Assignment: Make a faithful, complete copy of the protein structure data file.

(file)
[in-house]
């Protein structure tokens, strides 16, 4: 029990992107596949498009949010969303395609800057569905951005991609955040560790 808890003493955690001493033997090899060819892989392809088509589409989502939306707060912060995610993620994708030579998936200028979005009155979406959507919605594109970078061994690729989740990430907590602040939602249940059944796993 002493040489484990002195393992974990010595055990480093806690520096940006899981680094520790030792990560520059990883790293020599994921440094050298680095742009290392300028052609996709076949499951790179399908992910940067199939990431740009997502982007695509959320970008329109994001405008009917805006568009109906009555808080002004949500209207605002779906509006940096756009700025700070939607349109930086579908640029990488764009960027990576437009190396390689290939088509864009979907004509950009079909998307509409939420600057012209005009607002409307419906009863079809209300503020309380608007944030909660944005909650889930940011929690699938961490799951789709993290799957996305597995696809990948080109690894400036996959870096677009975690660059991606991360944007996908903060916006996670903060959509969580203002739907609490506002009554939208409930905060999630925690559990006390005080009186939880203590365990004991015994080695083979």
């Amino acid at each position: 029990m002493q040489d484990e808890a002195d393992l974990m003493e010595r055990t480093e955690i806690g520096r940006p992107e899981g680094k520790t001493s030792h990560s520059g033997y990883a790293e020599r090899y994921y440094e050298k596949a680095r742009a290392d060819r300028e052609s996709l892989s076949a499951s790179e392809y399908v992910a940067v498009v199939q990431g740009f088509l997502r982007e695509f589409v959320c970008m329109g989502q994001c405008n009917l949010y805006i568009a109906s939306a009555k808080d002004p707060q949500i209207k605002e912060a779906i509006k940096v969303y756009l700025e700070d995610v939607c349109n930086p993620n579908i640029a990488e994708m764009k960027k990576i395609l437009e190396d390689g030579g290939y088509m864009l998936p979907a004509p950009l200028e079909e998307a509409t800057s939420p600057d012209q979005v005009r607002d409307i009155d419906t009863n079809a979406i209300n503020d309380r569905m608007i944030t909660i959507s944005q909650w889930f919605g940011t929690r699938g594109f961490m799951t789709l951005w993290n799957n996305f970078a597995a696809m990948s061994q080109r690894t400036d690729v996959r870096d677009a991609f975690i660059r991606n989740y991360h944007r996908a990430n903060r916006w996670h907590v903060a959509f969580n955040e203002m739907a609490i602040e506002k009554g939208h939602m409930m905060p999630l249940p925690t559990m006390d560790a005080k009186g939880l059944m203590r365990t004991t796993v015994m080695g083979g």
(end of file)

[in-house]
């Protein structure tokens, strides 16, 4: 029990992107596949498009949010969303395609800057569905951005991609955040560790 808890003493955690001493033997090899060819892989392809088509589409989502939306707060912060995610993620994708030579998936200028979005009155979406959507919605594109970078061994690729989740990430907590602040939602249940059944796993 002493040489484990002195393992974990010595055990480093806690520096940006899981680094520790030792990560520059990883790293020599994921440094050298680095742009290392300028052609996709076949499951790179399908992910940067199939990431740009997502982007695509959320970008329109994001405008009917805006568009109906009555808080002004949500209207605002779906509006940096756009700025700070939607349109930086579908640029990488764009960027990576437009190396390689290939088509864009979907004509950009079909998307509409939420600057012209005009607002409307419906009863079809209300503020309380608007944030909660944005909650889930940011929690699938961490799951789709993290799957996305597995696809990948080109690894400036996959870096677009975690660059991606991360944007996908903060916006996670903060959509969580203002739907609490506002009554939208409930905060999630925690559990006390005080009186939880203590365990004991015994080695083979």
């Amino acid at each position: 029990m002493q040489d484990e808890a002195d393992l974990m003493e010595r055990t480093e955690i806690g520096r940006p992107e899981g680094k520790t001493s030792h990560s520059g033997y990883a790293e020599r090899y994921y440094e050298k596949a680095r742009a290392d060819r300028e052609s996709l892989s076949a499951s790179e392809y399908v992910a940067v498009v199939q990431g740009f088509l997502r982007e695509f589409v959320c970008m329109g989502q994001c405008n009917l949010y805006i568009a109906s939306a009555k808080d002004p707060q949500i209207k605002e912060a779906i509006k940096v969303y756009l700025e700070d995610v939607c349109n930086p993620n579908i640029a990488e994708m764009k960027k990576i395609l437009e190396d390689g030579g290939y088509m864009l998936p979907a004509p950009l200028e079909e998307a509409t800057s939420p600057d012209q979005v005009r607002d409307i009155d419906t009863n079809a979406i209300n503020d309380r569905m608007i944030t909660i959507s944005q909650w889930f919605g940011t929690r699938g594109f961490m799951t789709l951005w993290n799957n996305f970078a597995a696809m990948s061994q080109r690894t400036d690729v996959r870096d677009a991609f975690i660059r991606n989740y991360h944007r996908a990430n903060r916006w996670h907590v903060a959509f969580n955040e203002m739907a609490i602040e506002k009554g939208h939602m409930m905060p999630l249940p925690t559990m006390d560790a005080k009186g939880l059944m203590r365990t004991t796993v015994m080695g083979g």